In this video, Su Laurent answers questions about pregnancy and babies health.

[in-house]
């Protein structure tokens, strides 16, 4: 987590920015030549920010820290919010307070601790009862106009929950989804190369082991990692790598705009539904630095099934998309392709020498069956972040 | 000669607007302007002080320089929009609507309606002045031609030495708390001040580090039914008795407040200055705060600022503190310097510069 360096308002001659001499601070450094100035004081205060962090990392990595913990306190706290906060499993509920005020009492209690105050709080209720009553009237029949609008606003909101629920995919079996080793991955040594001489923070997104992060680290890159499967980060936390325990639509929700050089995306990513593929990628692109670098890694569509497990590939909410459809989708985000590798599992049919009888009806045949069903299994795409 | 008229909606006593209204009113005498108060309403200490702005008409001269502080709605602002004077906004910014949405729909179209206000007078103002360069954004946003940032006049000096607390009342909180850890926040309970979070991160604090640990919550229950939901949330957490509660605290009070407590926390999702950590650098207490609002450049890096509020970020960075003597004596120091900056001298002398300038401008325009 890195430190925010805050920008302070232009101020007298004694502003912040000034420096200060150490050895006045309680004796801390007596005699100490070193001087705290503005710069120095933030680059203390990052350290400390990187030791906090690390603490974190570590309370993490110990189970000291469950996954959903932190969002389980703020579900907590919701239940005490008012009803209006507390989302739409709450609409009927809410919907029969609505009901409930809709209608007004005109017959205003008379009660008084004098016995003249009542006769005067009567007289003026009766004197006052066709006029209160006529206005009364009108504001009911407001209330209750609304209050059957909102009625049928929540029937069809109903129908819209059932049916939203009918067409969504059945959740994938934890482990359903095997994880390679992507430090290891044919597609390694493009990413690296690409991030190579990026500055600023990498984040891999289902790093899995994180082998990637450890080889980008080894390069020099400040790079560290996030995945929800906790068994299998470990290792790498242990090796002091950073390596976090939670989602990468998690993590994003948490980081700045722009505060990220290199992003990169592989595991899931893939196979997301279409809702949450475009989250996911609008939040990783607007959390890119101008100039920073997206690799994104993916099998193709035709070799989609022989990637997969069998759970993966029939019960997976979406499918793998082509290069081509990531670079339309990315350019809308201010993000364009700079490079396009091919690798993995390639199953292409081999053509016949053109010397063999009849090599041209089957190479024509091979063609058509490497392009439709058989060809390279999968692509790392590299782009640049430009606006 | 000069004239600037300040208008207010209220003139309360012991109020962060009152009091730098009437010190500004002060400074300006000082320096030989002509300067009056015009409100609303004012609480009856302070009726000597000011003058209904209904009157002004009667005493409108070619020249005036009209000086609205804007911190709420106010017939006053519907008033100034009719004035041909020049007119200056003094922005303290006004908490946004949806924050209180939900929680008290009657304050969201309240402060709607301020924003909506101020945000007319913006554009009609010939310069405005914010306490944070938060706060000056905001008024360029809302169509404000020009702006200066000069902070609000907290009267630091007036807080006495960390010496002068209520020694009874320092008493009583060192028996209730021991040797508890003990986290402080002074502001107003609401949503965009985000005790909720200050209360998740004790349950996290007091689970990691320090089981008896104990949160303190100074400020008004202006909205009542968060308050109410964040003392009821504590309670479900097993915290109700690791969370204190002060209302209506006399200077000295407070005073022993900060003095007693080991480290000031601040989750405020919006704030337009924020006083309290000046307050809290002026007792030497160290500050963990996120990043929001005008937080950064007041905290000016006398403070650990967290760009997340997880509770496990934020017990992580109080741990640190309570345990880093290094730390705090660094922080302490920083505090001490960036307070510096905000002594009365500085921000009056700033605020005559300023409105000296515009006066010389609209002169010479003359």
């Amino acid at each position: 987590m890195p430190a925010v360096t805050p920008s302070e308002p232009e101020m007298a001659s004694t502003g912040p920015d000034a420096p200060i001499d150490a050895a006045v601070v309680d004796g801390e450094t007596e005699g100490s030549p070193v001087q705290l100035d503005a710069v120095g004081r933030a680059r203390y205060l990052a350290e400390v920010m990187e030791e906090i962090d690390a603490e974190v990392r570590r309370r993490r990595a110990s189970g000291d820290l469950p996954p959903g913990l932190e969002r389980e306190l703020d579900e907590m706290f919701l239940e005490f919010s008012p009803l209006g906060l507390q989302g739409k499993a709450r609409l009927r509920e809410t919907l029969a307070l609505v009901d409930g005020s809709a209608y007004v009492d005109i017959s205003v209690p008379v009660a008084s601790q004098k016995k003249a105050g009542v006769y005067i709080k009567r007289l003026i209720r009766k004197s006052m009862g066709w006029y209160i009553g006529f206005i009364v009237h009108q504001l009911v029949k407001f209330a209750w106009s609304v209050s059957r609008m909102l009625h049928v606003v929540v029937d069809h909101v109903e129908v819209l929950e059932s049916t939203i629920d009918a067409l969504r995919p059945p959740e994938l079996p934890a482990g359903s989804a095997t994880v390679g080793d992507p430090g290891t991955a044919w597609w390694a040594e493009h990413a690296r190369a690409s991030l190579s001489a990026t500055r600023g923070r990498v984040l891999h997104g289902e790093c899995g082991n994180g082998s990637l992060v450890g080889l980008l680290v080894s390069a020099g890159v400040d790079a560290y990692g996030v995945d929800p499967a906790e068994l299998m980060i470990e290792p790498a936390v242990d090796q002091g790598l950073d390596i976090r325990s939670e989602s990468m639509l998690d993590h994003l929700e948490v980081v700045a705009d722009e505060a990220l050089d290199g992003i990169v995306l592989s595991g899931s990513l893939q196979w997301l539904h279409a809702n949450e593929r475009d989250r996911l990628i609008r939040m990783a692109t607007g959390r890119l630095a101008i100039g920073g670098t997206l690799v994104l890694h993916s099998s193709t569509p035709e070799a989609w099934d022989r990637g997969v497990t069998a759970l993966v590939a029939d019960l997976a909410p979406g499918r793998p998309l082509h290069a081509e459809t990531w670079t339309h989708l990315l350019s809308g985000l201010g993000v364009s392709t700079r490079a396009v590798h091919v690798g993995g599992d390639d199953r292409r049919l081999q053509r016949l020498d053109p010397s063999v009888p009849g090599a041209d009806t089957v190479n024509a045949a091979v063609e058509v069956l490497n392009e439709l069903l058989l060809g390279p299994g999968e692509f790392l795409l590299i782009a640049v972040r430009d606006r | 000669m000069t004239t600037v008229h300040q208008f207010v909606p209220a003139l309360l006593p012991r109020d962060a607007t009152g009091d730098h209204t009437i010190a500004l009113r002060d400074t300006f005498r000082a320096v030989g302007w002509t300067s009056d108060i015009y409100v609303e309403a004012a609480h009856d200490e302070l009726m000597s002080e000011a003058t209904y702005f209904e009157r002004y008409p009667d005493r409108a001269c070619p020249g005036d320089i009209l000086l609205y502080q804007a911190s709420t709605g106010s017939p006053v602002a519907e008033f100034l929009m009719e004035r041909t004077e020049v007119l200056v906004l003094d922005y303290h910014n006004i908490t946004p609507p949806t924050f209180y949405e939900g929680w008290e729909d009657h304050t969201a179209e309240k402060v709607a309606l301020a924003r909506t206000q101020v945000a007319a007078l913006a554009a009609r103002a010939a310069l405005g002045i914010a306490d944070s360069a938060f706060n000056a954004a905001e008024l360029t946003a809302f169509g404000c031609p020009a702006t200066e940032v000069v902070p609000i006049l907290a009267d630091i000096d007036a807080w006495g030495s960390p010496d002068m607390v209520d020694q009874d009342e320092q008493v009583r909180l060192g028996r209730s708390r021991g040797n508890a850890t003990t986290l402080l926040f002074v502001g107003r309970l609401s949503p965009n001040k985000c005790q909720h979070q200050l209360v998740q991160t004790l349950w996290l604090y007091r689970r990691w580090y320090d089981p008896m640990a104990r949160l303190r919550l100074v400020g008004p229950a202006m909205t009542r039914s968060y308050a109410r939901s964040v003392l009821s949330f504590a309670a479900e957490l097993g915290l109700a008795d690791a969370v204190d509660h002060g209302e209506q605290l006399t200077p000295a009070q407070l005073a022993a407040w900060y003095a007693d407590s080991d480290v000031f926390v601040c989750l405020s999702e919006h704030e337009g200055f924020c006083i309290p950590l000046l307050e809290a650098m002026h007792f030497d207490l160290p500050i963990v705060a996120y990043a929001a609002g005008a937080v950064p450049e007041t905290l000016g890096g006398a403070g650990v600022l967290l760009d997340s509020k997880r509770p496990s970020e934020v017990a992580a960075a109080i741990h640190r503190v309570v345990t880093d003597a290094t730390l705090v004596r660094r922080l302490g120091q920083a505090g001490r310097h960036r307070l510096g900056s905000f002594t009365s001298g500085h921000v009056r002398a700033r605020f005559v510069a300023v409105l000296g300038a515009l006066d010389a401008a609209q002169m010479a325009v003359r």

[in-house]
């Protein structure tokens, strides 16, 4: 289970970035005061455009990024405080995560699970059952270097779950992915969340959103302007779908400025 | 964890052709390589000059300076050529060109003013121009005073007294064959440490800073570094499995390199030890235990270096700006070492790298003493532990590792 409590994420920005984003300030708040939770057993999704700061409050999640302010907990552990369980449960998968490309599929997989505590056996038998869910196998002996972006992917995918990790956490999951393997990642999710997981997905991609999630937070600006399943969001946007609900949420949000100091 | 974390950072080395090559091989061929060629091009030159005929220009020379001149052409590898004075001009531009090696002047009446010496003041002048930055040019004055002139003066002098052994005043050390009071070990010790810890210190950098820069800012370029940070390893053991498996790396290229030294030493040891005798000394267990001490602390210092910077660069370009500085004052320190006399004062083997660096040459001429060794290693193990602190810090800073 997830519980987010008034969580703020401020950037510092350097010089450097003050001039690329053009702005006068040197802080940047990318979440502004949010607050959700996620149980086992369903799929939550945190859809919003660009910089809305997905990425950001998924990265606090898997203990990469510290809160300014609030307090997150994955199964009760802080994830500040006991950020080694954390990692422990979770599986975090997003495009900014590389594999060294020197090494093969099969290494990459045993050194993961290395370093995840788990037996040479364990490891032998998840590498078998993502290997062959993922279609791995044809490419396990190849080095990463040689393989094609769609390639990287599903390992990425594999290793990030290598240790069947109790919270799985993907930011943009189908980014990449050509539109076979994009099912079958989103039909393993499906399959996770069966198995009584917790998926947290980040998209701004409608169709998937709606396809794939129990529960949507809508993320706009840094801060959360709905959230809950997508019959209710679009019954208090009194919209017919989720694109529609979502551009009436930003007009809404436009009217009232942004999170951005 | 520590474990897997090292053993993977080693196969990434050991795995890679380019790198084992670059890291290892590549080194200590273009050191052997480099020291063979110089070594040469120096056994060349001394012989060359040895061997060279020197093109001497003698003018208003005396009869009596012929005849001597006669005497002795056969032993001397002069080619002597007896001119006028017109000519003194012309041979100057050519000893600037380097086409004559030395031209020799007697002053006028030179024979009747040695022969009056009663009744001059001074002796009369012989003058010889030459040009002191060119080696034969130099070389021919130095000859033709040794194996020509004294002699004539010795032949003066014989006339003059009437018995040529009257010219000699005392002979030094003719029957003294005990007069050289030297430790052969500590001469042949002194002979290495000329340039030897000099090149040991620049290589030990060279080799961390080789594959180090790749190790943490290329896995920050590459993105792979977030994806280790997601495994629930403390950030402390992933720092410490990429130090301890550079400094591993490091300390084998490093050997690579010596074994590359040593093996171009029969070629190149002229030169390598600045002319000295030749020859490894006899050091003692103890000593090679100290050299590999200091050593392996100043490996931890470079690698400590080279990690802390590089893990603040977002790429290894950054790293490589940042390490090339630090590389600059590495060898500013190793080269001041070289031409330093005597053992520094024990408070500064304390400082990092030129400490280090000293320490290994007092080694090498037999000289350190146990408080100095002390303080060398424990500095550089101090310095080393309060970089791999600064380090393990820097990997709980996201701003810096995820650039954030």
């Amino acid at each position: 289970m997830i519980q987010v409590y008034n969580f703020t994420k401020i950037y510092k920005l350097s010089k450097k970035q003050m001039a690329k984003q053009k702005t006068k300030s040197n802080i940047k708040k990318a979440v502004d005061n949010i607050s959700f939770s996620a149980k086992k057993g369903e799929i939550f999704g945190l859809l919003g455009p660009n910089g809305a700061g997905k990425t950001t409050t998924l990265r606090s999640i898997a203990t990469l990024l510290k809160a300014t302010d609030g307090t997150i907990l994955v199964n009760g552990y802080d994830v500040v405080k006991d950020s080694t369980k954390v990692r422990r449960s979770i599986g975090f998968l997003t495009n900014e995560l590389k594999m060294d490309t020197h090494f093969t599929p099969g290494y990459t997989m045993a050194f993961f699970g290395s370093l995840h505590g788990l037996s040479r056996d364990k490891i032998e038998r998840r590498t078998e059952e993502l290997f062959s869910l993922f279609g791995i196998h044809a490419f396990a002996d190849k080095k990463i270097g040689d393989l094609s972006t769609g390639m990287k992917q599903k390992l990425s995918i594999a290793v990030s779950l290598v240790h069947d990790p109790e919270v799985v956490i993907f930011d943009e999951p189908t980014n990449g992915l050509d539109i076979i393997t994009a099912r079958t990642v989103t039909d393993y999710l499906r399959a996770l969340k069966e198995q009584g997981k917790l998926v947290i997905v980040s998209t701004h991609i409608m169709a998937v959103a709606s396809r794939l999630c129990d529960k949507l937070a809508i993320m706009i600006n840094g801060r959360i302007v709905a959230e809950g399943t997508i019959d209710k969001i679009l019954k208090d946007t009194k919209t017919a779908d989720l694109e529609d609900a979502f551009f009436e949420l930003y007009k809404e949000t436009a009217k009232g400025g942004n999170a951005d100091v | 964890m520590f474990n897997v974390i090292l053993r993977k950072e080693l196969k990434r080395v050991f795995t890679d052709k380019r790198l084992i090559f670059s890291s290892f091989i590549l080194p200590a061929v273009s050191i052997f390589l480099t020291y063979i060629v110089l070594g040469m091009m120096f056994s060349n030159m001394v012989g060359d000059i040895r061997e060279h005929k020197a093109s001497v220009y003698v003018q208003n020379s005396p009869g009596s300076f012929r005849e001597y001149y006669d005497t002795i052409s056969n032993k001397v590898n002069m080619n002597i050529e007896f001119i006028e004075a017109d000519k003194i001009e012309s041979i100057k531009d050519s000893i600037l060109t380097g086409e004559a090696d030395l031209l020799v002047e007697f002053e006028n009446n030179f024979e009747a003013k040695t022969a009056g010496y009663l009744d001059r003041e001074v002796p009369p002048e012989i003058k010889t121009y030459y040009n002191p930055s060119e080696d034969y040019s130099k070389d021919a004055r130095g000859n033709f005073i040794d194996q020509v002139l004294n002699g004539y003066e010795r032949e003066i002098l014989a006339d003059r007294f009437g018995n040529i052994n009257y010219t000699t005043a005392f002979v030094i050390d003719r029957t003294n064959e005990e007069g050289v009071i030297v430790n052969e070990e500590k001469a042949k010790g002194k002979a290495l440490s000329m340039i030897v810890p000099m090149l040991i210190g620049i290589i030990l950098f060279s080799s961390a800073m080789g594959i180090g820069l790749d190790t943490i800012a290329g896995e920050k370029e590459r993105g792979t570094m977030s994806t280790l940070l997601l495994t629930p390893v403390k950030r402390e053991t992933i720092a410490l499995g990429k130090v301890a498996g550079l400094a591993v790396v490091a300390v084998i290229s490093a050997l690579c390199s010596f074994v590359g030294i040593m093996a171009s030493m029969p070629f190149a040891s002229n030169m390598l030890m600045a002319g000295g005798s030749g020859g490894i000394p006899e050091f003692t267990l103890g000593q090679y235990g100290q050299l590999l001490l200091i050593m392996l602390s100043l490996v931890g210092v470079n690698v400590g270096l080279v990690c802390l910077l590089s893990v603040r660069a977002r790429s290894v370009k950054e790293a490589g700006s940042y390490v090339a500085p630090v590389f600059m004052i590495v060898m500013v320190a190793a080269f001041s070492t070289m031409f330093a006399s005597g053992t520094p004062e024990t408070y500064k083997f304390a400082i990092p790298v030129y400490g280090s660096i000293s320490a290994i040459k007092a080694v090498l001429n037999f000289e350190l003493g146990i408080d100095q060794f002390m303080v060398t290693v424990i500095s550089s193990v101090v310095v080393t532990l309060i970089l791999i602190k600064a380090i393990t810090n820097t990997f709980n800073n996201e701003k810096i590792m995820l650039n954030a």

Wendy Turner: Well, it’s that time again to go through the mailbag and answer some of the many questions that you sent in to our doctors and midwives. Today, Su Laurent, Consultant Pediatrician at Barnet Hospital and Baby Channel Medical Advisor, she is going to answer some of your baby queries. Hello, Su. Dr. Su Laurent: Hi! Wendy. Wendy Turner: Okay, let’s kick off with one from Hailey from Bristol. My baby has Measles and I’m pregnant. Are there any risks? Dr. Su Laurent: Well, unfortunately measles is one of those viruses, which doesn’t actually cause a threat to unborn babies. As you probably know there are quite a number of them to do, but measles is one that doesn’t. The only thing, which occasionally can happens is if the mom gets measles and gets a very high temperature, it could precipitate early labor and that has been recorded, but on the whole it’s not a high risk. Having said that, unfortunately I think we’re going to see more and more children around with measles because as you know there are less and less children who’ve been immunized against measles. Measles certainly can make you very young well and if you haven’t had measles as an adult, and then you get it, you could be extremely unwell. So, it’s probably a warning to parents to think about that. Most parents, however will it become been exposed to measles, so the child’s at this particular mom of Hailey getting measles is actually quite small. Wendy Turner: Okay. So, obviously touching on the MMR -- Dr. Su Laurent: With touching on MMR vaccination. Exactly. Just a sort of a point to make to parents out there who were worrying at the moment should I or shouldn’t I, I’ve certainly had all three of my children immunized against measles mom’s Andrew Bella that the whole -- the single vaccine and I think it’s absolutely essential that everybody should do it, there is no proven risk. Wendy Turner: I agree. Dr. Su Laurent: Fantastic. Wendy Turner: Okay. Can you please advice me, when a baby’s flat head it can be problem, my baby is five-and-a-half months old and about to see a specialist for advice, but just wondered your view? That’s Jane. Dr. Su Laurent: This is a very interesting and an increasing problem at the moment that we see it’s not really a problem, just tell me that we get after lot about. Since we’ve been advising babies and their parents to put their babies on their backs to sleep, we’re seeing more and more babies with flat back to their heads, not surprising really. Wendy Turner: Just sort of here. Dr. Su Laurent: Just that. What happens is and very often it’s slightly on one side or the other. The reason for that is that, when babies come out, they often because they’ve been sort of squished as they come out through the birth canal, as you probably amend that your babies has not necessarily a perfect round when they come out. Wendy Turner: That’s right. Dr. Su Laurent: Then we put them to sleep on their back, if you’re slightly flatter on one side than the other one when you come, you’ll tend to favor that side, the baby will tend to go on that side. Obviously, they’ll -- the more you’re on your back as a baby, the more and your head is quite squishy to begin with, the more you’re going to mold your head on that side. Now that itself is not a problem to growth or brain development, but it’s causing lots of anxiety amongst parents. First of all, as a preventer it’s worth remembering that, when your baby is not asleep, put them on there as much as you can, sit them up whole bum, just get them into other positions and try to encourage if they are on their back asleep to have their heads on both sides, so just make one interesting things on the opposite side of the cot. Wendy Turner: When would the squishiness if you like of the baby head stop, I mean this baby is five months old? Dr. Su Laurent: This baby is five months old. I mean the baby’s head doesn’t feel squishy, but it’s just more sort of moldable and what will happen is as this baby is sitting at more and more, the flatness will usually tend to round itself out with time. However, some heads never become perfect round again, if you look a bold headed old men who round a lot, you’ll see that quite a lot of them actually do have quite flat back head because that’s -- it’s normal. There is a trend at the moment to put babies into these helmets, I think it has come from Australia and I’ve say that a bunch of pediatricians on the whole you feel it’s rather an awful thing to do because you spend a lot money buying a helmet to put it to your baby’s head and you leave your baby in this helmet and you have to buy new sizes, and then it actually sort of forces the baby’s head back into a round, which -- I have say he feels rather uncomfortable for us. Wendy Turner: Yes. Dr. Su Laurent: The reason to go and see a specialist about a flat head is simply to be short that there is not a rare condition, which is fusion of the one of the stupes of the skull. The skull is made of several bones and these bones eventually fuse together, but occasionally you can have primitive fusion of one of these -- what we call suches. If you get that, then you’ll get a very odd shaped skull, but usually it’s obvious to adopt when they see the baby right away. Wendy Turner: Okay. So, on most things if you really worry to check out-- Dr. Su Laurent: If you really worry, go and see a doctor and check it out. Wendy Turner: Okay. Dr. Su Laurent: Exactly. Wendy Turner: Alright! When is the best time, asks duty to circumcise myself, he is two years old. I actually thought that, that is completely gone out of fashion now? Dr. Su Laurent: Yes. I mean that there are three reasons for circumcising a baby or a child. The first and best of the commonest reason is religious reasons and mostly children for religious reasons are tend to be done as new born babies, and done by whoever the person within that culture is who does circumcisions. The second reason is that some children have very tight fore skin, some boys obviously, have a tight fore skins and there are medical reasons they might keep getting you in infections or they’ll be unable to attract and say there might be a medical reason for doing it, and in which case it’s done at the appropriate age for that child to have it done when they need it medically under general anesthetic. The third reason is the parent who just feels it might be a good idea, now there is no medical reason for just doing it routinely on old boys. There was a vogue for doing it in the UK and there is certainly until very reason, it was a vogue for doing it in America. My son born in America 15 years ago, it was just routine that the obstetrician did it and I said, actually, no thanks, I mean I’m English. My boys will need to stay in tact, but so therefore, at this particular Hailey is thinking, I think it’s a good idea to do it, before actually going ahead and doing it think well, there isn’t a medical reason for it; my -- it’ll start actually later on want his full skin and regret not having it. if you’re really keen to do it, you have a religious or family reason or whatever for doing it then go along and you have go and see a private pediatric surgeon, neurologist have it done and really any age is fine, we often think that it’s better to do an operational child when you’re going to explain to them what’s going to happen, but obviously any age is fine otherwise. Wendy Turner: But as -- you mustn’t think that you have to? Dr. Su Laurent: Absolutely not. No, no, it’s not something that has been done at all and in fact, most of us will say, don’t do it unless if there is a medical reason or a religious reason. Wendy Turner: Okay. Alright, my husband do and I would like to try for a baby, but when I was younger I did not have my Rubella injection. Do I still need to have it or doesn’t it matter? Dr. Su Laurent: This is a very, very good question. What I would do is go along to GP explain your situation and say that you would like to be tested to see you’ve Rubella immune; it’s a really good idea to find out. Most people are Rubella immured anyway, even if they haven’t had the injection because they’ll have come across it somehow. If you’re not Rubella immured, it is essential to get the injection, before trying to have a baby. Wendy Turner: Okay. Dr. Su Laurent: Because Rubella is one of those viruses that if you get it in pregnancy they can seriously affect the baby. Wendy Turner: Okay. Now, on the other hand, what would happen if you hadn’t had the injection, you found out you’re pregnant, what sort of course do you take there? Dr. Su Laurent: Okay. So what will happen is when you find out you’re pregnant, you’ll go along to be to have your booking session at the hospital and one thing that the midwives will do is to send off blood to look to see if you’re Rubella immured. Now if you’re Rubella immured, you’ll find, if you’re not a notice made for future pregnancies to make sure that after you have had this particular baby, you’re then immunized against Rubella. During the pregnancy when you know you’re not immured, you just have to try and be sort of avoiding being contact anybody with Rubella. Unfortunately, there is not much Rubella around at the moment, if you get anything that could Rubella then you would need to go along and have a discussion with your doctor about what to do and what the risks are. Wendy Turner: Okay. Alright, Prickly Heat in babies, how would you get rid of Prickly Heat? In our little one -- Dr. Su Laurent: Prickly Heat, I think it depends a little bit on what’s this particular mom is meaning by Prickly Heat and if you mean a red blotchy rash; very commonly babies after a few days of age will develop a red blotchy rash, which if you watch it over the course of hours the blotch from one area will move to another areas. In other words, a blotch one will disappear and a new blotch will appear. This is a term -- this is called Erythema Toxicant and as other thing that you can do to get rid of it, it just goes in time. Wendy Turner: What causes it? Dr. Su Laurent: Nobody really knows. It’s just one of those baby rashes, they can look quite on slightly and they can last for a few days. Sometimes people get very worried about it, but it’s just completely by itself. There are other rashes that babies can get, I think before being sure what it is, you need to show it to a doctor. But most rashes will just go by themselves. Wendy Turner: And then being quite put that when my first baby came out in after a couple of days, don’t he get a measle to little spot? Dr. Su Laurent: Yes. Wendy Turner: And you make to have that you know you think this-- Dr. Su Laurent: Perfect baby. Yes. Wendy Turner: You think perfect skin babies and they’ve got a little spots and Garry will be saying to be, don’t you desk squeezers spot? Dr. Su Laurent: yes. Exactly, of course, you’ll say your photograph don’t you need it on a spotty baby in the photographs. Wendy Turner: That’s right. Dr. Su Laurent: Well, it’s a very good question. Isn’t it? I mean namely some people call them milk spots and some people call them neonatal acne and some people -- some babies do actually get a little surge of hormones from the mom, but it actually gives them for a short period the spots which are actually like -- but all of those things, you’re quite right, Garry was quite right doing all that squeeze them, just wait, keep dry skin moist and olive oil for dry skin because sometimes that also makes baby skin look rather blotchy, if they’re very dry and a little time that’ll go by themselves. Wendy Turner: Thank you Su, your good advice as usual, we’ve run out of time so excellent time to say. Dr. Su Laurent: Thank you very much. Wendy Turner: -- Dr. Su Laurent: Thank you. Bye.